To characterize the nature of the radical species involved in this reaction, a spin trap EPR experiment was undertaken in the presence of N-tert-butyl-α-phenylnitrone (PBN) 9 as a spin trap. Interestingly, the ethoxy-PBN adduct 10 was detected and the determined hyperfine coupling constants (aN = 13.7 G and aH = 1.9 G) were found to be in good agreement with those previously reported in the literature (Fig. 4).5


image file: c8qo00985f-f4.tif
Fig. 4 EPR spectra of spin adduct 10 generated in toluene from the reaction of N,N-dimethylaniline 1a (1 × 10−2 M) with N-ethoxy-2-methylpyridinium tetrafluoroborate 4 (1 × 10−2 M) in the presence of PBN 9 (1 × 10−2 M) at 20 °C.

Finally, in order to elucidate the intermediacy of the iminium ion 8 derived from N,N-dimethylaniline 1a, we recorded the 1H NMR spectrum of the reaction of 1a with 4 in CD3CN. However, because of its high electrophilicity,9 it reacted with the generated ethanol to form the adduct 11 (Scheme 2). Interestingly, when THIQ (1h) was used instead of 1a, the corresponding iminium ion was detected by NMR spectroscopy.


image file: c8qo00985f-s2.tif
Scheme 2 Proposed reaction mechanism.

Based on these physical organic investigations, a reaction mechanism is proposed (Scheme 2). The reaction starts with the association of the amine (electron donor) 1 with the pyridinium salt 4 to form an EDA complex 5. After visible light irradiation, a single electron transfer takes place to generate the ethoxy radical (6) and the aminium radical cation 7. A fast hydrogen atom abstraction takes place to generate the iminium ion 8 that reacts with the diarylphosphine oxide (P(III) tautomer) to form the phosphonium ion 12. The deprotonation of the latter with a base yields the desired product 3.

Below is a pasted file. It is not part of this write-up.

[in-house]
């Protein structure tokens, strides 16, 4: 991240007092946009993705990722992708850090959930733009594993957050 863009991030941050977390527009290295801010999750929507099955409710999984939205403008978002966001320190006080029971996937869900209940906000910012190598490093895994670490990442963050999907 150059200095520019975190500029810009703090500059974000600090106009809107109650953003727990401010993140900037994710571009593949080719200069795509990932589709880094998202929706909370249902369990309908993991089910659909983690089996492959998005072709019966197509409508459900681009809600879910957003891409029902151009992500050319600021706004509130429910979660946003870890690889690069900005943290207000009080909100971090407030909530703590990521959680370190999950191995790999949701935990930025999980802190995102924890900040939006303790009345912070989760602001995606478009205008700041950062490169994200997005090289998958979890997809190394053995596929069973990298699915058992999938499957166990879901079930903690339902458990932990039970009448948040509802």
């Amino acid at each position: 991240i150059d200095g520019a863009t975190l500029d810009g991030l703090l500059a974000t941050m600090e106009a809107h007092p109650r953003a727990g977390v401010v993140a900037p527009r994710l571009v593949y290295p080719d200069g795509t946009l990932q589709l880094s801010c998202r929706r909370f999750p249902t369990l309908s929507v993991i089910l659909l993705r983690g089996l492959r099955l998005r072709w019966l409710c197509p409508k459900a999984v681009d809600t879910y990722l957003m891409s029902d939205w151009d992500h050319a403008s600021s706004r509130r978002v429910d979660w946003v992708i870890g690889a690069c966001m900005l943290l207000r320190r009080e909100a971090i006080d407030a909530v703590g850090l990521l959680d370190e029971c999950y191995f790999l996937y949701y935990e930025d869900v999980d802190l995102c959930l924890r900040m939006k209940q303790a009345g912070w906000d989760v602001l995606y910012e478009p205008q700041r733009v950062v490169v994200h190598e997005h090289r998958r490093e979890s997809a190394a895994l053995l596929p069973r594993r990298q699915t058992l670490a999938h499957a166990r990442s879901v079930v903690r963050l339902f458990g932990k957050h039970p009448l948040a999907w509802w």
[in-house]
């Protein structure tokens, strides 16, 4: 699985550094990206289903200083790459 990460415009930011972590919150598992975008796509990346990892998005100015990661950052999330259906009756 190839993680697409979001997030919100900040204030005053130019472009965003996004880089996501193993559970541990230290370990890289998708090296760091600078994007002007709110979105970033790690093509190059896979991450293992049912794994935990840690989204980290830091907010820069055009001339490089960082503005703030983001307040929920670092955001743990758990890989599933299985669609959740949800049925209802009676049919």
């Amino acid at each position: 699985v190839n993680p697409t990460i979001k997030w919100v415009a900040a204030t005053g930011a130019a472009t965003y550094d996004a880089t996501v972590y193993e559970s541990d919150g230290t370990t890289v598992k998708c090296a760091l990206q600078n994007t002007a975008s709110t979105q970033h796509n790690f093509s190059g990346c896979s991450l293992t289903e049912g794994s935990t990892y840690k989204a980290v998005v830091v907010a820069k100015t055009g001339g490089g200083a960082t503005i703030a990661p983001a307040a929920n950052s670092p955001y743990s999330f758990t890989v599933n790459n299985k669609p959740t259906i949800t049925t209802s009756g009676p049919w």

Conclusion

In conclusion, we have developed a metal-free, visible-light-induced method for the phosphorylation of N-aryl amines 1 with secondary phosphine oxides 2. The reaction proceeds under mild, catalyst-free conditions. The key to the success of the reaction was the formation of EDA complexes between the amines 1 and the electron-deficient pyridinium 4. The proposed reaction mechanism was supported by detailed mechanistic investigations, including spectrophotometry, NMR spectroscopy and EPR spectroscopy. We anticipate that this operationally simple approach should be amenable with other nucleophiles to synthesize various α-functionalized amines.

Conflicts of interest

There are no conflicts to declare.

Acknowledgements

The authors thank the CNRS, Normandie Université, INSA Rouen, and Labex Synorg (ANR-11-LABX-0029) for financial support. V. Q. is grateful to the “Ministère de l'enseignement supérieur et de la recherche” for a fellowship. N. Ch. thanks the University of Monastir for a scholarship.

Notes and references